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Whether a spa is concrete or portable, custom or mass produced, sound hydraulics and good plumbing are needed if the spa’s jets are to give clients the hydrotherapeutic action they crave. The manufacturers of portable spas do this work for their dealers, observes hydraulics expert Steve Gutai, putting watershapers who work in concrete at a disadvantage that must be addressed if a concrete spas are to compare favorably with a client’s portable options.

By Steve Gutai

People who design and build swimming pools with attached spas are always on the lookout for ways to differentiate themselves in the eyes of the client. The spa, I think, is the perfect place to start.

But the cold fact is that a great many watershapers who build spas do so very conservatively, whether out of habit or because they fear creating overly complex systems that will, after all, be imbedded in a concrete matrix that will make alterations and repairs both expensive and difficult after the fact.

The caution may be understandable, but it leaves the watershaper several steps behind on the hydrotherapy front compared to what’s available in off-the-shelf portable spas. Nowadays, consumers are certainly aware of the fact that they can purchase an entry-level portable spa with as many as 20 jets, all with great action, at a reasonable cost.

A typical spa built in conjunction with a pool will include just four to six jets that, because of the choices made, often won’t deliver good “action” and, while they may look good, will be almost worthless when it comes to hydrotherapy. Too often, I’ve seen jets hampered by inadequate water flow and pressure or improper aspiration. In these cases, clients are left with weak spa jets that do not draft air – and perhaps the wish that they’d turned to the retail option.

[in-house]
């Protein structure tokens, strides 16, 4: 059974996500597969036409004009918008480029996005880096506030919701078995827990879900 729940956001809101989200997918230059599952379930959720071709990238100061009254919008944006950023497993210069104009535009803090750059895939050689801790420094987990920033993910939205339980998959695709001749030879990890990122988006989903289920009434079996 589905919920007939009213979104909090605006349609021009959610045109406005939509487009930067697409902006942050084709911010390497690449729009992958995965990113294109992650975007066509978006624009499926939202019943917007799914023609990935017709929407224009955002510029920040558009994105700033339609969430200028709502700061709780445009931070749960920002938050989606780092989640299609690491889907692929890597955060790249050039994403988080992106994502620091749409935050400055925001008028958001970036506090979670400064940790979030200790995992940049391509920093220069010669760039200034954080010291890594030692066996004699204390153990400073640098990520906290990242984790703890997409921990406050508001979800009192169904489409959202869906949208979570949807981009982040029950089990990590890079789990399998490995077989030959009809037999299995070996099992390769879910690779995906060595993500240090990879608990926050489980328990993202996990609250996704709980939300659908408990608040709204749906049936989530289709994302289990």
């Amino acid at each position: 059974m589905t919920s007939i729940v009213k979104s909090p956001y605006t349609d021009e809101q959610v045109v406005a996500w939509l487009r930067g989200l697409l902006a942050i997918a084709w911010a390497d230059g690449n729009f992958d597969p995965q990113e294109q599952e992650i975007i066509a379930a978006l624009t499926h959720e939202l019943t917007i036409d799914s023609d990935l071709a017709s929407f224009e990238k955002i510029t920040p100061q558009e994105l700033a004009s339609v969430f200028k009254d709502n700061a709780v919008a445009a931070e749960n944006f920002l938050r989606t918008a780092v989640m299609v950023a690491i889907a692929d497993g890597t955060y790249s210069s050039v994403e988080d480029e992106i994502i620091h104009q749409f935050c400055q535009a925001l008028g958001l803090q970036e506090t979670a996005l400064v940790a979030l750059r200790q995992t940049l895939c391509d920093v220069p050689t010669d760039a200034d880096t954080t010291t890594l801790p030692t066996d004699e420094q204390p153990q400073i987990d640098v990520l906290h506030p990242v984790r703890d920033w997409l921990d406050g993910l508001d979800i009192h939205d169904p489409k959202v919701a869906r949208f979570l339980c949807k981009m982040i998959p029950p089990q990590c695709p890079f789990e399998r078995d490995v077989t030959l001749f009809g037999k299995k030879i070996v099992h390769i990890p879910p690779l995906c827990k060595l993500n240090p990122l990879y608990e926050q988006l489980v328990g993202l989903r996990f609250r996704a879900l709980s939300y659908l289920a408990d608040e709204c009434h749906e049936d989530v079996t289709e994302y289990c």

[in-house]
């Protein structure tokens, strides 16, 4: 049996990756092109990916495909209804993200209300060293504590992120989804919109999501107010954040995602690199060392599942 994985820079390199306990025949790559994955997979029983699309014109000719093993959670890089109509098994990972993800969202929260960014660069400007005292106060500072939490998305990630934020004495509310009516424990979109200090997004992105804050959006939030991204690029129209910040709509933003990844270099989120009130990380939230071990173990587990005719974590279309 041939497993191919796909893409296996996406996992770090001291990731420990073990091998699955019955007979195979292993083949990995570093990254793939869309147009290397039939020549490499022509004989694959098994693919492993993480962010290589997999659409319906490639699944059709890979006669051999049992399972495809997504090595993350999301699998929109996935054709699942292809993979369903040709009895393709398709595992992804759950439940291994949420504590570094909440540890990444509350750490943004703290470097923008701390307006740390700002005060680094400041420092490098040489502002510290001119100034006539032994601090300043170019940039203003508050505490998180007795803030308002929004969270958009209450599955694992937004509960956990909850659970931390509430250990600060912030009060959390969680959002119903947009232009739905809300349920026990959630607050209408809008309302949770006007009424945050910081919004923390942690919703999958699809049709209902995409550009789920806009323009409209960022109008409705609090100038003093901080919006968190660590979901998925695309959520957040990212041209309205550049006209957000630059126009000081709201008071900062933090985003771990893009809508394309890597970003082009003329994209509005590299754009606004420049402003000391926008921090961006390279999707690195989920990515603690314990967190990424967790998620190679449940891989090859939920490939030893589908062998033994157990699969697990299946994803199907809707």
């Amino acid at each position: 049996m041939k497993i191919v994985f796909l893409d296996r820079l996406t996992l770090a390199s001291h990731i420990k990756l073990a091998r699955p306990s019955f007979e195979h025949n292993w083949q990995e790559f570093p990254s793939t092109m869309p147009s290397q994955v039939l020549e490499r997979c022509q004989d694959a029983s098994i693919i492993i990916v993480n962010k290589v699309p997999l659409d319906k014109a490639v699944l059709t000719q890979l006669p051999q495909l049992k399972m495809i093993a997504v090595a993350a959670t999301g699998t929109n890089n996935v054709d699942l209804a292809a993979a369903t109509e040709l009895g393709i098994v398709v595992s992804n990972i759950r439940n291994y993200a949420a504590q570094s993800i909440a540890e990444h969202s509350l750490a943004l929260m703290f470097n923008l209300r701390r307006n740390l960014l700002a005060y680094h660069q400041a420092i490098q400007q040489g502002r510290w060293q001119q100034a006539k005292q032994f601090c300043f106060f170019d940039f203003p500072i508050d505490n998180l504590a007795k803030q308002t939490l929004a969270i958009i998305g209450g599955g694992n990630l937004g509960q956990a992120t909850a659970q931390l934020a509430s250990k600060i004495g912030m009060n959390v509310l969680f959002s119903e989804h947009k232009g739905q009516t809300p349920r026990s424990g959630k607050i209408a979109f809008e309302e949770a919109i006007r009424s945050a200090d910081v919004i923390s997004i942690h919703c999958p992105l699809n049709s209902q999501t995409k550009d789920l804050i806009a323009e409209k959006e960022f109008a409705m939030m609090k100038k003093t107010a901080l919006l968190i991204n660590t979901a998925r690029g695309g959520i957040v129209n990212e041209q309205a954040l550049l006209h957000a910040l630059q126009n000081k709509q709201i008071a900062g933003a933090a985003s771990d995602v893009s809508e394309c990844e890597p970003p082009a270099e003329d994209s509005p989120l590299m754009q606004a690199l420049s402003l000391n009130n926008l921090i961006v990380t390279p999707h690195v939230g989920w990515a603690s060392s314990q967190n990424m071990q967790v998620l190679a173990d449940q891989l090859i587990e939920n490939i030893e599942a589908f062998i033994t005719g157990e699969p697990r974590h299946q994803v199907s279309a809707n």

Let’s see what we can do to alter this situation in favor of the watershaper.


As with all pool and spa components, the key to designing spas that will stand out and satisfy clients for the long haul has everything to do with understanding the hydraulics involved in their proper performance.

What we’re dealing with here is actually pretty straightforward, and it all boils down to four keys:

[ ] Choose the right jets. Choosing the right spa jets is an important first step – in fact, the first thing that should be done in designing a spa – to be followed immediately by determining the jets’ flow and pressure requirements.

Before long, you’ll start seeing common characteristics among certain jet bodies. For the most part, off-the-shelf jets with orifice or nozzle sizes of 1/4 inch will have flow requirements of seven to eight gallons per minute; those with 5/16-inch orifices will deliver 10 to 12 gpm; those with 3/8-inch orifices will deliver 15 to 18 gpm; and those with 7/16-inch orifices will deliver 22 to 25 gpm. For their part, swim jets typically will be able to deliver 50 to 150 gpm.

Bottom line: Know your jet flow. Do not hesitate to contact the jet manufacturer to determine the recommended pressure and flow rate for the jets you want to use, and remember that the key here is the idea that the jet orifice dictates the flow and pressure requirements.

Figure 1: When flow rate and pressure are aligned, the water stream through the nozzle constriction generates a vacuum that draws in air and creates a frothy flow into the spa.

What you want is to align flow rate with pressure so that a high velocity stream of water will be discharged from the orifice or nozzle at a rate sufficient to create a vacuum and pull air into the jet body’s venturi chamber, where the stream of water and the air are mixed to create a frothy, aerated effect with the water as it returns to the spa (Figure 1). This is what consumers expect to see and feel when spa plumbing is designed properly.

Remember as well that not all spa jets are created equal! Different jets require different flows, and you need to consult the manufacturer or product literature to determine recommended flow rates and work backwards from there through the manifold to the equipment pad.

Figure 2: Setting up concrete spas for proper performance calls for a good bit of precision in laying out water and air lines and placing the jets in just the right positions in the steel cage. (Photo courtesy Aquatic Technology, Morgan Hill, Calif.)